We ask that, but often we contradict ourselves. We assume Hitler must go to hell after killing six million Jews and 5 million others. Perhaps the devil and his angels must go there, too. And terrorists and child molesters and rapists and tormentors of animals–anyone we hate.
Wouldn’t heaven be poisoned by Satan’s presence? Would Henry VIII go to heaven after divorcing and beheading his own wives? Or after killing the Catholic leaders who wanted to stop him? Vlad III impaled thousands on spikes lengthwise. Nero crucified countless men, women, and children and torching them up to light the roads. How about Stalin? Pol Pot? Charles Manson? Jack the Ripper? Should they go to heaven?
We often hate child molesters, terrorists, tyrannical leaders, and assume blatant Satan worshipers must perish into hell as well. We cannot imagine someone so corrupt as to get rich robbing people of their life savings and going to the grave unpunished only to enjoy riches in heaven while their victims perish in hell bitter and unforgiving.
So, who does God hate and who does He love?
Does God hate the sinner? We’re all sinners, or we were at one time. The Bible says all have sinned and fall short of the glory of heaven. Was it by accident? Not me. I sinned by choice. I was selfish. So, I cannot say the devil will perish because he was a sinner and I wasn’t. How about you? Have you ever sinned intentionally? If God were to speak honestly about you, would He say you’re a sinner or a saint?
Jesus has an interesting way of dealing with sinners, and it probably is not what you or I would expect, but it is much wiser.
Was He consistent and fair or did He play favorites? Let’s see.
In John 8, men caught a woman in adultery and brought her to Jesus. The law said to stone her. They asked Jesus what to do. If Jesus said, “Do as the scriptures say”, she could die a painful death and the men could claim Jesus told them to do so. If Jesus said not to stone her, he would oppose the law.
What Did Jesus Do?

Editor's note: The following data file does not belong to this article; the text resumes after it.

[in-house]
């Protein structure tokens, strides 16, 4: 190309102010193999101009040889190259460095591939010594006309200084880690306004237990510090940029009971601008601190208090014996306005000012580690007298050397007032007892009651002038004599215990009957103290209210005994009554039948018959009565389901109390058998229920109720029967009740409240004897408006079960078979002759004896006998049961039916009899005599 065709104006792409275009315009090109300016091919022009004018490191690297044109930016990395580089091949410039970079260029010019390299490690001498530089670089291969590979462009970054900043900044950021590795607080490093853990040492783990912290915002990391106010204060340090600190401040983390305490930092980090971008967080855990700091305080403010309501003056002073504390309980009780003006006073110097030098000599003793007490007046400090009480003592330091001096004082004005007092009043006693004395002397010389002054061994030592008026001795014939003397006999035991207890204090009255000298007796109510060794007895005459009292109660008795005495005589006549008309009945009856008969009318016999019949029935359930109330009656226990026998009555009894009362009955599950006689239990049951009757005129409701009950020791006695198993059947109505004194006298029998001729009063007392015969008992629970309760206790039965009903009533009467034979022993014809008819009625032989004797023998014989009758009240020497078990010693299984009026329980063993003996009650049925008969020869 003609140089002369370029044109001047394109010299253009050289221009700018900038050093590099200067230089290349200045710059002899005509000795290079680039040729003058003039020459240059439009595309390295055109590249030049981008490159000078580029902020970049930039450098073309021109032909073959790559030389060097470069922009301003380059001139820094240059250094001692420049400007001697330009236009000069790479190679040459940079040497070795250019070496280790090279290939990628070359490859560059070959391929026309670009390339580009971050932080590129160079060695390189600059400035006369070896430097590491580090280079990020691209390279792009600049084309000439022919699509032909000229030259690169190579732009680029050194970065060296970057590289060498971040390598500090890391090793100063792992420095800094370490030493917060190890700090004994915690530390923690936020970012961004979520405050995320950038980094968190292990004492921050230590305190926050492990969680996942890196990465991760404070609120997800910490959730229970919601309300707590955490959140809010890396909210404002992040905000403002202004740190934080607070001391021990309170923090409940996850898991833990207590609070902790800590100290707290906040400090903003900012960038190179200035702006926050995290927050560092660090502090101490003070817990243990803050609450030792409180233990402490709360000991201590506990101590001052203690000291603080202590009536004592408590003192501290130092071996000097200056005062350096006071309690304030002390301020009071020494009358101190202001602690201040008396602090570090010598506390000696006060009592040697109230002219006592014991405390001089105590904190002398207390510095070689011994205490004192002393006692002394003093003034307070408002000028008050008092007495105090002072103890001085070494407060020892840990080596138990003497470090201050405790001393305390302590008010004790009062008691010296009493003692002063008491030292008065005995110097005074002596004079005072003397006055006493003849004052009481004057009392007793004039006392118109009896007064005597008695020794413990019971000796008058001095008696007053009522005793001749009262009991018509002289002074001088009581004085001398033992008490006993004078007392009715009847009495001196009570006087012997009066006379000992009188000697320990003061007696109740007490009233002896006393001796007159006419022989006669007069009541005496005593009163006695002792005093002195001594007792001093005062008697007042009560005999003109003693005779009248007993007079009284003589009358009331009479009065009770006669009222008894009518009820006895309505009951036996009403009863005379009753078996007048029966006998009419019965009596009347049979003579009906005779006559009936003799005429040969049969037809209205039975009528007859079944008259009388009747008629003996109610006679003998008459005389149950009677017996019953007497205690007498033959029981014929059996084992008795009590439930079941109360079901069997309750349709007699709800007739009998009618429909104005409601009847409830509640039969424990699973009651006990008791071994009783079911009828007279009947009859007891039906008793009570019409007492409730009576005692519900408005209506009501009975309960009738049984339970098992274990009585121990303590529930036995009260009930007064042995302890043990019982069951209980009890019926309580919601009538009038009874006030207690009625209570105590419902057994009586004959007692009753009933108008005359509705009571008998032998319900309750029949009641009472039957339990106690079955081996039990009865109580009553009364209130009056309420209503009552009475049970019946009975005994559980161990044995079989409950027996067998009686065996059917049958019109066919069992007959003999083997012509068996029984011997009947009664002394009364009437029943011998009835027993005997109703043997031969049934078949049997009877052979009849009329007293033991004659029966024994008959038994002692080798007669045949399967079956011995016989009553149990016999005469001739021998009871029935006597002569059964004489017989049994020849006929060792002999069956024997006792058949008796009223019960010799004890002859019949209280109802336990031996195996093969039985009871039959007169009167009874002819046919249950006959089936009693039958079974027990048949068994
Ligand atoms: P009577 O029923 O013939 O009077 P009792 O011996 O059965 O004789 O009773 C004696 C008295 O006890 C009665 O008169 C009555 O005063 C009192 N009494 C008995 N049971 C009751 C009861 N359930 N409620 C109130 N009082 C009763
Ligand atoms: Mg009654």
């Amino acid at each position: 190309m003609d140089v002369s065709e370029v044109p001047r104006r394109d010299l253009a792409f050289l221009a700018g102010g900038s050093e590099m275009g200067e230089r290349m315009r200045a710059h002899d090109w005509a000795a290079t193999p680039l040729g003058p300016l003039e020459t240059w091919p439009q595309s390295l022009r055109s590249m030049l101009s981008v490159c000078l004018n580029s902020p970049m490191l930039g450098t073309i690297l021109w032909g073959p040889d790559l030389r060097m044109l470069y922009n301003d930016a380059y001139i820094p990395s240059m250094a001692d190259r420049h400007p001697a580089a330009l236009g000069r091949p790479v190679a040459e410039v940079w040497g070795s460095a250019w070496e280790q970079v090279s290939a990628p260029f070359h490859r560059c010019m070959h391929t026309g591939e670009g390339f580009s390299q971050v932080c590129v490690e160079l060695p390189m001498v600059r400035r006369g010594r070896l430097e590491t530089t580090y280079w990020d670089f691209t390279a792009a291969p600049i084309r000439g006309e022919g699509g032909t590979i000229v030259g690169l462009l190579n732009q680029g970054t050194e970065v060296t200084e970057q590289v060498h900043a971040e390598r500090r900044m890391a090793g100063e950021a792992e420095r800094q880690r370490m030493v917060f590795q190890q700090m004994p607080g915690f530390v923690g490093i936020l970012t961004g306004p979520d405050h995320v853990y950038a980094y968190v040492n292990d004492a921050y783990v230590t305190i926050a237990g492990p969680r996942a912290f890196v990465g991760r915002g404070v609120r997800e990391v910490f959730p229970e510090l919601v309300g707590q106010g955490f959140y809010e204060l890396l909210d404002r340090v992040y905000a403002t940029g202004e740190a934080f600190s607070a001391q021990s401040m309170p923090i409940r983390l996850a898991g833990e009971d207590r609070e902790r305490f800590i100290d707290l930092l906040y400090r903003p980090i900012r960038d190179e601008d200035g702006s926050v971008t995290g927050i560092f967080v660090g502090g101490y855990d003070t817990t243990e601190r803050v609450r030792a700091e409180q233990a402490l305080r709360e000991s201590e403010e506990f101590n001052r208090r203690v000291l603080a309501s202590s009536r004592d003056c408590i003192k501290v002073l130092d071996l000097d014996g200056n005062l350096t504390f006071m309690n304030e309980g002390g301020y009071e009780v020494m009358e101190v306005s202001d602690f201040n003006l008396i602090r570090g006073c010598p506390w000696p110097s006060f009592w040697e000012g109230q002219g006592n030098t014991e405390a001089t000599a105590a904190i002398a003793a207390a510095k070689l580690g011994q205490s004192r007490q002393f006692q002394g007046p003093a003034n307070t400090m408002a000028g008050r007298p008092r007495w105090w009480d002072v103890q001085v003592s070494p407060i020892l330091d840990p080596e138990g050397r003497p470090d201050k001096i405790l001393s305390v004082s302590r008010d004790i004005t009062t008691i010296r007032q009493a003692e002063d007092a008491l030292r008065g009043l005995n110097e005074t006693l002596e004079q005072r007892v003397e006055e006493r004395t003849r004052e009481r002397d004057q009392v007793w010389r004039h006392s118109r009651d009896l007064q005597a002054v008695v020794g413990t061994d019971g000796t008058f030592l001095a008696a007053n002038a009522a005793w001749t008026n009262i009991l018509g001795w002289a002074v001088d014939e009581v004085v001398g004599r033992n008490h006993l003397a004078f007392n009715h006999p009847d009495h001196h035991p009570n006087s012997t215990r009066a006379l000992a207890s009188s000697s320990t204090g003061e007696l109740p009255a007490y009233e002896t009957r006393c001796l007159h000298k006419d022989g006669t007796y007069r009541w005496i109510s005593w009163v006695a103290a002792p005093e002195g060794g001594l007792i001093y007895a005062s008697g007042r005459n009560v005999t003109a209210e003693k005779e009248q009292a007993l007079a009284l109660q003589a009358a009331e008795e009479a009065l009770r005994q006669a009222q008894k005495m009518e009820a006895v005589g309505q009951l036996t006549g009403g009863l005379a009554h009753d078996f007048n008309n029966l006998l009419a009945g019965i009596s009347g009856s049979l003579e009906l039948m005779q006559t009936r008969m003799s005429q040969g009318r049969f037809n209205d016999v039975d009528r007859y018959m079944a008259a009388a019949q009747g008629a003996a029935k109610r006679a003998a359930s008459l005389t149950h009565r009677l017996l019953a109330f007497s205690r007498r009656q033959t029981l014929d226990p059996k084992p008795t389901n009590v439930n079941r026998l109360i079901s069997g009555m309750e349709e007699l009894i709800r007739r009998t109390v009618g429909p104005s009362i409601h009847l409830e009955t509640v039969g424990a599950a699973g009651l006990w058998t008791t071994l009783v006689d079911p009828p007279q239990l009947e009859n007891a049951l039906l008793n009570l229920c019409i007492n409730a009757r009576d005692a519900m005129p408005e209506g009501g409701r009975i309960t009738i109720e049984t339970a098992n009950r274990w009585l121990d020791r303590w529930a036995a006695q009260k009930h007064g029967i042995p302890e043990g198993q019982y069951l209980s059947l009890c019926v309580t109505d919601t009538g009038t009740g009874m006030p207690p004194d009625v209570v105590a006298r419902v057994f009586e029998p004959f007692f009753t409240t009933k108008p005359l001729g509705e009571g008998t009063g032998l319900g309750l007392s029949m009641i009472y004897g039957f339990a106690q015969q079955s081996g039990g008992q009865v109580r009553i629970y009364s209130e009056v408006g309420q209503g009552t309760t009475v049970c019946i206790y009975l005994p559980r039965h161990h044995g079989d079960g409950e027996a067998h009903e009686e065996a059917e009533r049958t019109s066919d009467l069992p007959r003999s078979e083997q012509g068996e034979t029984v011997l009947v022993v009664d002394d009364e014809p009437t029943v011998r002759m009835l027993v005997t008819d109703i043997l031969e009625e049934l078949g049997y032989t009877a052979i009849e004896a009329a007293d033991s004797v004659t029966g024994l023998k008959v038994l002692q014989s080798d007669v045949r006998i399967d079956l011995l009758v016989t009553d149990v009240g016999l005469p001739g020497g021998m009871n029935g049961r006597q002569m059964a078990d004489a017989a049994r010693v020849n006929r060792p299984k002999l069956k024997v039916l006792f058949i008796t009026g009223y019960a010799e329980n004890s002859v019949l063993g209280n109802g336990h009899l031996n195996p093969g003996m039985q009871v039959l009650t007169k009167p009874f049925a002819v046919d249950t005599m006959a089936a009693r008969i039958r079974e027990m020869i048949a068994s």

What was Jesus’ response? He drew in the dirt and delayed a little. He let them stew. Then He spoke. “He who is without sin, let him cast the first stone.” Then he resumed drawing and waited as they left one by one. He asked the woman, “Who condemns you?” She answered, “Nobody”. Jesus said, “Neither do I condemn you. Go and sin no more.”
How many people today say, “He that is without sin cast the first stone” when someone speaks out against sin? Was Jesus snapping to the defense of sin? Did Jesus love sin so much as to defend it? Or was his love for the sinner? If Jesus was defending sin, then why did Jesus say, “Go and sin no more?” Doesn’t it sound like Jesus was rebuking or judging her? Yet didn’t He say, “Neither do I condemn you”?
When Jesus spoke against judging, He spoke against hypocrisy, cowardice, and insincerity where people would defend their own sin while wanting to harm others because of their sin. If they were truly opposed to sin, they would not live in sin. If their justification for hating sin was that it was disrespectful toward God and unjust, then they would stop living in sin themselves. These men did not merely want to speak out against adultery–they wanted to stone this woman to death. They hated her. And I wonder how many people wondered where her partner was. How many people commit adultery alone?
What’s wacky is that people today use this passage in scripture to rationalize sin. They run on and on about how we should never judge when someone rebukes in love, but nothing could be more hypocritical or insincere. In the very next verse, Jesus asks the woman who condemns her. She answered, “Nobody.” People remember that Jesus said, “Neither do I condemn you”, but they forget the next verse. Jesus said, “Go and sin no more.”
Why would Jesus say Go and Sin No More? Did Jesus hate her when He said, “Sin no more”?
Everybody makes mistakes. Right?
Ah. Before you get too comfortable with that, what would you say if I said sin is not a mistake?
Would you think I was absolutely nuts? Of course sin is a mistake. It isn’t a good thing, is it? We all fail sometimes. Nobody succeeds all the time. Who knows everything? Are you all-powerful? I’m not. Nobody can live the rest of their lives never once making a mistake. Right?
Yeah, but could you, say, go the rest of your life without committing adultery? Could you go the rest of your life never getting drunk? Must you do every sin sometimes? If you must sin a thousand times a day without knowing it, must you also rape children every day without knowing it? Must you commit acts of terrorism blowing up buildings every day without knowing it? Of course not. Right? Those things are serious sins. They are intentional. They are not mere mistakes. You don’t say, “Whoops, I blew up the Empire State Building”. Those are serious sins.